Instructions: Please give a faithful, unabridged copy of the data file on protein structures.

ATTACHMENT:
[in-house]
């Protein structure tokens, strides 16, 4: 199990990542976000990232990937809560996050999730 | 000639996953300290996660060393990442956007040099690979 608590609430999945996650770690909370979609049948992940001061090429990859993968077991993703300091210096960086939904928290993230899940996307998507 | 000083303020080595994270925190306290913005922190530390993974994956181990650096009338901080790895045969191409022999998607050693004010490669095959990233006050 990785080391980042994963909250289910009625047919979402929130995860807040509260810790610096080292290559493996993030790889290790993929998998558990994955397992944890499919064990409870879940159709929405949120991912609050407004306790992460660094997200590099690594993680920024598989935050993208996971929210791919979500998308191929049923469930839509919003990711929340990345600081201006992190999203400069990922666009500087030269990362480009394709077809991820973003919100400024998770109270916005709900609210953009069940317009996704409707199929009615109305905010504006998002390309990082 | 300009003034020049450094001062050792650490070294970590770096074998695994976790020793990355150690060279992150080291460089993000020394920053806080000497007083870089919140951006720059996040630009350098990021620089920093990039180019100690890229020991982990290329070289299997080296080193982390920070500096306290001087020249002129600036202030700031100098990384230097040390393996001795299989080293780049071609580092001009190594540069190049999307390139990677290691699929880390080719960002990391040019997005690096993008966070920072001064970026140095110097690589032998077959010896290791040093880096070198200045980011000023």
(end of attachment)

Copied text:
[in-house]
């Protein structure tokens, strides 16, 4: 199990990542976000990232990937809560996050999730 | 000639996953300290996660060393990442956007040099690979 608590609430999945996650770690909370979609049948992940001061090429990859993968077991993703300091210096960086939904928290993230899940996307998507 | 000083303020080595994270925190306290913005922190530390993974994956181990650096009338901080790895045969191409022999998607050693004010490669095959990233006050 990785080391980042994963909250289910009625047919979402929130995860807040509260810790610096080292290559493996993030790889290790993929998998558990994955397992944890499919064990409870879940159709929405949120991912609050407004306790992460660094997200590099690594993680920024598989935050993208996971929210791919979500998308191929049923469930839509919003990711929340990345600081201006992190999203400069990922666009500087030269990362480009394709077809991820973003919100400024998770109270916005709900609210953009069940317009996704409707199929009615109305905010504006998002390309990082 | 300009003034020049450094001062050792650490070294970590770096074998695994976790020793990355150690060279992150080291460089993000020394920053806080000497007083870089919140951006720059996040630009350098990021620089920093990039180019100690890229020991982990290329070289299997080296080193982390920070500096306290001087020249002129600036202030700031100098990384230097040390393996001795299989080293780049071609580092001009190594540069190049999307390139990677290691699929880390080719960002990391040019997005690096993008966070920072001064970026140095110097690589032998077959010896290791040093880096070198200045980011000023």